Government says Johnson will seek Brexit extension. But there are suggestions of trickery.
The UK government has issued a statement to a court hearing claiming that prime minister Boris Johnson will seek an extension to Article 50 if his Brexit plan is rejected by the EU. This comes as European Union sources have reportedly agreed that, if necessary, the EU will bypass Johnson altogether to avoid a no-deal Brexit.
Thanks to the Benn Act, Johnson is legally obliged to seek an extension of Article 50 if no Brexit deal has been agreed with the EU by 19 October.
But the Times has claimed that the EU will accept a request to extend Article 50 from not just the head of government, but also from a representative of the head of state – i.e. civil service head Sir Mark Sedwill or UK ambassador to the EU Sir Tim Barrow.
Yesterday, The Canary reported on a hearing in a Scottish court, instigated by Jo Maugham QC, the Scottish National Party’s Joanna Cherry, and businessman Dale Vince. The hearing is taking place today, with a decision likely to be announced on Monday.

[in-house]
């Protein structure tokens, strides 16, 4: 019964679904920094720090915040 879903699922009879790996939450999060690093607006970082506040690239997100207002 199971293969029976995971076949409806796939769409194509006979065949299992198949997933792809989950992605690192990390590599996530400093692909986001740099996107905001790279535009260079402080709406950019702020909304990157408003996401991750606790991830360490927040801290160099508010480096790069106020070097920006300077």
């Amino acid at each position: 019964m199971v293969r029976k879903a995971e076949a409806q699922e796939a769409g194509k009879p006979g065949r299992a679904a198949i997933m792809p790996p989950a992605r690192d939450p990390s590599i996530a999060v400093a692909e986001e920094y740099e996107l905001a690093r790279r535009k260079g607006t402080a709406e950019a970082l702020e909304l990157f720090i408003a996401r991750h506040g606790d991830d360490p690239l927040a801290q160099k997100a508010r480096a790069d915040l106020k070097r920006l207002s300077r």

The petitioners are asking the court to determine the consequences should Johnson refuse to ask the EU for an extension of Article 50. Maugham outlined what he thinks is a likely outcome:
We also have proceedings afoot in Scotland that we believe will bind the Prime Minister's hands under, if necessary, pain of imprisonment to comply with the obligations placed on him by Parliament. We do not live in a dictatorship. No one is above the law.
— Jo Maugham QC (@JolyonMaugham) September 26, 2019
The petitioners are also requesting that nobile officium be applied, whereby the court could sign the letter to EU leaders asking for an extension. In effect, the court would bypass Johnson.